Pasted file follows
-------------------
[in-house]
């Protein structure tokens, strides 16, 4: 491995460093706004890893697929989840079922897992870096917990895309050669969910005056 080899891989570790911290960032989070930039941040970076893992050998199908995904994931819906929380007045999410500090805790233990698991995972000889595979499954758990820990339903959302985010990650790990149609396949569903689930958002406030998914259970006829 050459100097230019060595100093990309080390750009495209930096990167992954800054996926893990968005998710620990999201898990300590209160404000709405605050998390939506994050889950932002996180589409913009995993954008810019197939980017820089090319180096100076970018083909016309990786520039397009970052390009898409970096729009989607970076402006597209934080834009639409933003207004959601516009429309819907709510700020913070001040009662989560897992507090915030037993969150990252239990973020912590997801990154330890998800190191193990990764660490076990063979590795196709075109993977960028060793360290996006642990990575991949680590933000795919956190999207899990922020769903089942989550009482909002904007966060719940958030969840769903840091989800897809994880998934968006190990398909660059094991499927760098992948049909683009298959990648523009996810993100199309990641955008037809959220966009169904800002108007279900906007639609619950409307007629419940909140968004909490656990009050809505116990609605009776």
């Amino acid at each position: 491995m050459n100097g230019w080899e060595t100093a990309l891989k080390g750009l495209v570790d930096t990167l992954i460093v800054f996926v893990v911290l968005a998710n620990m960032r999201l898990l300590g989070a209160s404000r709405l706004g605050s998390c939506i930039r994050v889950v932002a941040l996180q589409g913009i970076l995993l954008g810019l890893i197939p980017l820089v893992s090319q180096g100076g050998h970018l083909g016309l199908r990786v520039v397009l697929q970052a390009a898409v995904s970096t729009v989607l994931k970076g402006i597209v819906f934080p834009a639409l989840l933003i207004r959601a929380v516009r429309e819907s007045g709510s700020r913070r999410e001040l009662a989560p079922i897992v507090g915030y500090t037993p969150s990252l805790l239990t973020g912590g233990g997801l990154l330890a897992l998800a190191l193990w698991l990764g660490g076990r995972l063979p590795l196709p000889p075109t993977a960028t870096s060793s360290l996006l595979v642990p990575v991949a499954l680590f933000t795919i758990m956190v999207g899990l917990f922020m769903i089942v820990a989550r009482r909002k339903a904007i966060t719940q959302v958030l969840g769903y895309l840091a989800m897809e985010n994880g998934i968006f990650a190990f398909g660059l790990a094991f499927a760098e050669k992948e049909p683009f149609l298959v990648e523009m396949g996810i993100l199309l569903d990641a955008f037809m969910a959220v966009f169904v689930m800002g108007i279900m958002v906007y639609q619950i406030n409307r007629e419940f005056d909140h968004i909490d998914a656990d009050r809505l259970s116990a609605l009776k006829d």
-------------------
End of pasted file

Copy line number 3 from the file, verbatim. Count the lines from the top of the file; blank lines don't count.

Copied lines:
């Amino acid at each position: 491995m050459n100097g230019w080899e060595t100093a990309l891989k080390g750009l495209v570790d930096t990167l992954i460093v800054f996926v893990v911290l968005a998710n620990m960032r999201l898990l300590g989070a209160s404000r709405l706004g605050s998390c939506i930039r994050v889950v932002a941040l996180q589409g913009i970076l995993l954008g810019l890893i197939p980017l820089v893992s090319q180096g100076g050998h970018l083909g016309l199908r990786v520039v397009l697929q970052a390009a898409v995904s970096t729009v989607l994931k970076g402006i597209v819906f934080p834009a639409l989840l933003i207004r959601a929380v516009r429309e819907s007045g709510s700020r913070r999410e001040l009662a989560p079922i897992v507090g915030y500090t037993p969150s990252l805790l239990t973020g912590g233990g997801l990154l330890a897992l998800a190191l193990w698991l990764g660490g076990r995972l063979p590795l196709p000889p075109t993977a960028t870096s060793s360290l996006l595979v642990p990575v991949a499954l680590f933000t795919i758990m956190v999207g899990l917990f922020m769903i089942v820990a989550r009482r909002k339903a904007i966060t719940q959302v958030l969840g769903y895309l840091a989800m897809e985010n994880g998934i968006f990650a190990f398909g660059l790990a094991f499927a760098e050669k992948e049909p683009f149609l298959v990648e523009m396949g996810i993100l199309l569903d990641a955008f037809m969910a959220v966009f169904v689930m800002g108007i279900m958002v906007y639609q619950i406030n409307r007629e419940f005056d909140h968004i909490d998914a656990d009050r809505l259970s116990a609605l009776k006829d």